A light-skinned couple, Venus and Adonis, are the central figures of this horizontal, rectangular oil painting, measuring at about 6.75 feet wide and 6 feet tall. To our left the nude Venus, shown from behind, is seated on a large rock that is covered by a red velvet cloth. One bare foot rests on the ground and the other is propped up on the bench. At her feet lies a knocked over golden ewer, partially hidden behind the cloth draped over the rock. Her light brown hair is plaited tightly about her head. Her body twists to her right as she grasps the torso of Adonis, who strides away from her toward our right. Venus’s head is turned upward toward Adonis as their gazes meet. Adonis is dressed in a one-shoulder, knee length dark pink tunic. He wears calf-high tan shoes. His outstretched right arm holds a black staff tall. His left arm falls by his side, with his bicep encircled by a pale pink and brown scarf. His medium brown hair is tightly curled about his head, which is turned to his right as he gazes intently at Venus. He holds a leash attached to three dogs to our right; a mid-sized brown dog with white markings on its neck and paws who appears to be standing still with its head lowered toward the ground. Behind it is a larger white dog wearing a dark brown collar, who is striding to our right with its head proudly raised. Barely visible behind this dog is a dark brown dog with his head tilted upward. The setting is outdoors with thickly leafed large trees to our left in the middle ground. A nude light-skinned winged angel sleeps in a curled position in the grass beneath these trees. A bow and quiver full of arrows hang from one of these trees. The ground rises to our right with lush trees along the horizon. There is a blue mountain range in the far distance. The deep blue sky is filled with light and dark colored clouds. In the upper right hand corner of the painting, there are rays of light emanating from a vaguely rendered angelic figure who peers above a dark, distant cloud.
The hunter Adonis tears himself away from Venus to chase a wild boar. Still undressed, the goddess of love hopelessly implores him to stay, foreseeing a grisly demise in the forest. Cupid, son of Venus, sleeps against a tree behind them. In his hand rests the arrow that pricked Venus, driving the older, powerful woman’s affections for this beautiful young man.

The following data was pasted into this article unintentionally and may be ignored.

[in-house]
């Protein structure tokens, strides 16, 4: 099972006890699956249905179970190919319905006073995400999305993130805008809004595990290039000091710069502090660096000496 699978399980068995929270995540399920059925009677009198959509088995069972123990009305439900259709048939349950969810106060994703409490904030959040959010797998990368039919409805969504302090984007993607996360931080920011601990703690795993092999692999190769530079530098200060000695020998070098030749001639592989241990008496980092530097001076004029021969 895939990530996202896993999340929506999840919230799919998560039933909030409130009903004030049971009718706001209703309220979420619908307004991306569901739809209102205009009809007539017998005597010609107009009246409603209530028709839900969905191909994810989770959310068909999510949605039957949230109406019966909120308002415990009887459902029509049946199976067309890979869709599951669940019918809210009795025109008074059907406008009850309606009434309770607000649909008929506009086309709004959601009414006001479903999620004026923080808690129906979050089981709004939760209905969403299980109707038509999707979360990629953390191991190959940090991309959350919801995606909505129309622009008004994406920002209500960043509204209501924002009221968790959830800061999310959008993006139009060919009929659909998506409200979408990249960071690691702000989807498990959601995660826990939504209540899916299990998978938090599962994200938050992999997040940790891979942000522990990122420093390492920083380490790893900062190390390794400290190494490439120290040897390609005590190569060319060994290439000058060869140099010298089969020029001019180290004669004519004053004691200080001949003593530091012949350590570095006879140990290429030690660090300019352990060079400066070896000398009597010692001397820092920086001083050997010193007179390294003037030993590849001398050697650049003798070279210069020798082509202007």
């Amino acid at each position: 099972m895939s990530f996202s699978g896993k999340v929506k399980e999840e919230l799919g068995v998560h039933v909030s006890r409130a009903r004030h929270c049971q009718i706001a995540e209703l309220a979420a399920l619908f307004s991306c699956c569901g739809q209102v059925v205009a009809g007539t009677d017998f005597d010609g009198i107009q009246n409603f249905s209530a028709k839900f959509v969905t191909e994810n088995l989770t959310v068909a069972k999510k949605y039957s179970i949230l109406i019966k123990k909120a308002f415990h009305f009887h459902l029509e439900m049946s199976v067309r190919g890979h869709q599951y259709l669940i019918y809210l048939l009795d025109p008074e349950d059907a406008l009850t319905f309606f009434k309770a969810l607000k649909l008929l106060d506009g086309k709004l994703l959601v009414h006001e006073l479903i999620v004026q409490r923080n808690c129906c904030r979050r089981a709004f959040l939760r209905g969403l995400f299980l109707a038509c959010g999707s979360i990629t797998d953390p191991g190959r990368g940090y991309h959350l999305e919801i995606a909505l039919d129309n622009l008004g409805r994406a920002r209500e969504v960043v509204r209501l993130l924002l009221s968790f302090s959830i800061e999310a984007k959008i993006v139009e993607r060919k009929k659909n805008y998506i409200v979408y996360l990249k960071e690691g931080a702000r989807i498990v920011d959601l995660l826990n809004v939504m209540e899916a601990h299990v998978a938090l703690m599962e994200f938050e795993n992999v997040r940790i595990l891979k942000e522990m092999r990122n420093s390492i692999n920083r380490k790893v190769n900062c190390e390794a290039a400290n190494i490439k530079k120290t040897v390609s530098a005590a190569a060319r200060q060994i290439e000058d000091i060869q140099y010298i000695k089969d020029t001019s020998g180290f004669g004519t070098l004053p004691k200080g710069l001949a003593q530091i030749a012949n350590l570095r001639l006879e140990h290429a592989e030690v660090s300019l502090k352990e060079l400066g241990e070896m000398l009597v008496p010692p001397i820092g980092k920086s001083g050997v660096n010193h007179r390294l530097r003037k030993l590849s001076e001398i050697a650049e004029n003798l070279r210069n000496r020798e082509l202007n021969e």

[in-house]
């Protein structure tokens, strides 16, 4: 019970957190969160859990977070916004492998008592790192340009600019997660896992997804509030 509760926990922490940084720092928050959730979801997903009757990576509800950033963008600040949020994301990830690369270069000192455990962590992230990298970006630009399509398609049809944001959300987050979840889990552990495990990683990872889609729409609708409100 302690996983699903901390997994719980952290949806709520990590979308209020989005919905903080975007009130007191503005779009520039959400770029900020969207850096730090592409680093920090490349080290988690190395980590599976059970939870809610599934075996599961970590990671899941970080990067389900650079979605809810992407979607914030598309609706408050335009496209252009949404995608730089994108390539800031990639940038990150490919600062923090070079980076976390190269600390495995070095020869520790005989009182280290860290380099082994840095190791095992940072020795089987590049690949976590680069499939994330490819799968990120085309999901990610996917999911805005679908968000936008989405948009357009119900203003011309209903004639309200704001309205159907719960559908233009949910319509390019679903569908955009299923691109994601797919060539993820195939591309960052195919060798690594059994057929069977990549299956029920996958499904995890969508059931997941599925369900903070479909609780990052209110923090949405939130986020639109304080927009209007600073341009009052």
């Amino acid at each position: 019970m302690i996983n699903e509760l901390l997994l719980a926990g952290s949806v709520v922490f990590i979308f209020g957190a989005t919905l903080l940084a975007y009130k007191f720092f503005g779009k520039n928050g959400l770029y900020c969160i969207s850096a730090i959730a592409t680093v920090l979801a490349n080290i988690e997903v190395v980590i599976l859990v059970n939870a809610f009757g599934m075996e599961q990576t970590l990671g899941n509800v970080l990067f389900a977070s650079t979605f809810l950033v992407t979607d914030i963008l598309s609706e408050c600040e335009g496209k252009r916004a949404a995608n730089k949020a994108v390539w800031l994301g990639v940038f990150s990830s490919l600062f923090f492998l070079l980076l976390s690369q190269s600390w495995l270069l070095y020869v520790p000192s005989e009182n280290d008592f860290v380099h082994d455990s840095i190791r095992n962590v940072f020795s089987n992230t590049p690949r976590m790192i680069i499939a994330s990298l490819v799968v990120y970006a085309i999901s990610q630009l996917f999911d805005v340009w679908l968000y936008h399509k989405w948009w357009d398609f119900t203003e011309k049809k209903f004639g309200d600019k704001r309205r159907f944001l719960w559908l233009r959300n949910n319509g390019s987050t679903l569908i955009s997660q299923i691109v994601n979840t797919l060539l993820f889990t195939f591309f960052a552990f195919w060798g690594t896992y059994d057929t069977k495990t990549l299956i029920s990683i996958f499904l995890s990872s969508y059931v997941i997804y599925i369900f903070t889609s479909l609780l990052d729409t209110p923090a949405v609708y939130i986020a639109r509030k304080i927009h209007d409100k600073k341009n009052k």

Titian reimagined Ovid’s tale by positioning Adonis at its center and placing in his hands the decision to depart. The naive hunter ignores the goddess’s warnings and meets his death in the forest, dramatizing the perils of youth and inexperience.
Titian instructed Philip to enjoy the six poesie as pairs and to draw comparisons that would show off the painter’s skill. In a letter, he wrote, “Since the Danaë that I sent to Your Majesty was seen from the front, in this other poesia I wanted to vary [the composition] and show the other side.”
Reconsidering Titian Today
We can only imagine, then, how the wife of Titian’s patron, Queen Mary I, must have reacted to these impressive buttocks when the painting arrived in London in 1554 . . .
Jill Burke is a writer and art historian who is Professor of Renaissance Visual and Material Cultures at the University of Edinburgh, Scotland. Jill is fascinated by how people understood their own and other people’s bodies in the past. How did paintings, sculptures and other visual materials affect what people found attractive? How did people see race, class and gender as embodied qualities, and how does this inter-relate with historic ideas of beauty in the multi-cultural world of the Renaissance city? Jill’s next book, How to Be A Renaissance Woman considers these issues, and includes recipes for renaissance moisturiser, lip balm, hand cream and other products that readers can make at home. Jill is also currently working with a soft matter scientist experimenting with Renaissance personal care recipes – are there sustainable ingredients in historic recipes that can be used today?
The lead sponsors of Titian: Women, Myth & Power are Amy and David Abrams and The Richard C. von Hess Foundation
The presenting corporate sponsor is:
This exhibition is supported by the Robert Lehman Foundation, Fredericka and Howard Stevenson, and an indemnity from the Federal Council on the Arts and the Humanities. Additional support is provided by an endowment grant from The Andrew W. Mellon Foundation and the National Endowment for the Humanities. The Museum receives operating support from the Massachusetts Cultural Council. Media Sponsor: The Boston Globe.